Florida’s schedule is not the best it could be for maximizing the number of wins the team has in 2019. If it was, then the Gators would’ve played someone like Miami (OH) instead of Miami (FL) and drawn Arkansas instead of Auburn as the rotating West team. It also would’ve put UF on the road against struggling Tennessee and FSU teams to get LSU in the Swamp.
But for as wonky as it is with three open dates and two FCS opponents in September and all the rest, the schedule has provided UF with what it needs when it has needed it.
Playing the Hurricanes in the opener exposed some hard truths about the offensive line that may or may not have been what the coaches were expecting in the preseason. An off week and UT-Martin provided chances to work on the things that only having played a Power 5 team — even one that may not be as good as we thought at the time — will tell you about.
Then Kentucky taught the team a good lesson about needing a sense of urgency from the first snap, and as I noted early this week, Tennessee was the perfect first start for Kyle Trask.
Now, Towson is the last good chance to get the house in order. The Gators have needed those chances more than I think anyone thought before the year. Various realities and injuries have put the team there. I won’t spend a lot of time on the offensive line, since everyone has written and read plenty on that topic, but there are other places where work has been and still is needed.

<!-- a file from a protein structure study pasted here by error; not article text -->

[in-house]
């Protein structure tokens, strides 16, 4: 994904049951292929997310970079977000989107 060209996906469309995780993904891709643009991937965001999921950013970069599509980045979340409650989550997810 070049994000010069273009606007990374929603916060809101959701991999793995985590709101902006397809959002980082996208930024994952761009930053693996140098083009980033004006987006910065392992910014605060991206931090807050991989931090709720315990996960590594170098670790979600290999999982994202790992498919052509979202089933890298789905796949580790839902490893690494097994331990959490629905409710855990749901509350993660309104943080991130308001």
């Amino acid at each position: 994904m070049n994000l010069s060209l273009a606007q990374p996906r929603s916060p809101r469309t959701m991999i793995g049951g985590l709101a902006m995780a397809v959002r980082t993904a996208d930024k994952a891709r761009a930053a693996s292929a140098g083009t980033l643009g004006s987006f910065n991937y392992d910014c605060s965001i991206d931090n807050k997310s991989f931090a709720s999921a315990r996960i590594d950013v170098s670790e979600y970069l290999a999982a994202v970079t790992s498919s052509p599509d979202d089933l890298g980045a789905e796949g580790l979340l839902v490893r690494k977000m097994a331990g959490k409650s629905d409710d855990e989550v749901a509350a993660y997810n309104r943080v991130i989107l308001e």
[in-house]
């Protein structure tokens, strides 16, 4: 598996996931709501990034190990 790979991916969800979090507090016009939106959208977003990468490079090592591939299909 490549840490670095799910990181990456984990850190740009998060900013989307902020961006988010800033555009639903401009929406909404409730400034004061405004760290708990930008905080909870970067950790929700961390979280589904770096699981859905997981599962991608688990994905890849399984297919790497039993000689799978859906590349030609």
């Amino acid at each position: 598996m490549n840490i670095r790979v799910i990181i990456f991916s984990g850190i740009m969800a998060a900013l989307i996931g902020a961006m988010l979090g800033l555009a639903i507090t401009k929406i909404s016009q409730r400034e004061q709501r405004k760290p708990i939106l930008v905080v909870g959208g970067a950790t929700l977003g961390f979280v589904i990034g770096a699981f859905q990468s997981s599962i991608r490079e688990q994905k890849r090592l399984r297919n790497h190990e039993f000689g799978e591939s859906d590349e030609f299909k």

I can show you a clear example from the first quarter against Tennessee. It’s a place where three guys who didn’t play much before this year each had their issues on a play that led to a turnover.
On 2nd & 21, Dan Mullen calls an RPO. Trask will read a linebacker. If he rushes, then Trask will hit Jacob Copeland on a slant pattern behind him. If he hangs back, then Trask will hand off to Lamical Perine.
The linebacker rushes, so Trask pulls the ball back and hits Copeland in stride with a perfect rhythm throw. Copeland looks for the ball as he makes his break, and he uses a spin move and strength to pick up the first down after the catch.
The first sack of Trask that ended in a lost fumble was partially on Copeland.
Rewind a play. RPO, reading an LB. He rushes, so Trask hits Copeland behind him. Cope looks back as he's making his break, so he's ready when Trask wants to throw. pic.twitter.com/R4LtlKBIQZ
— David Wunderlich (@Year2) September 23, 2019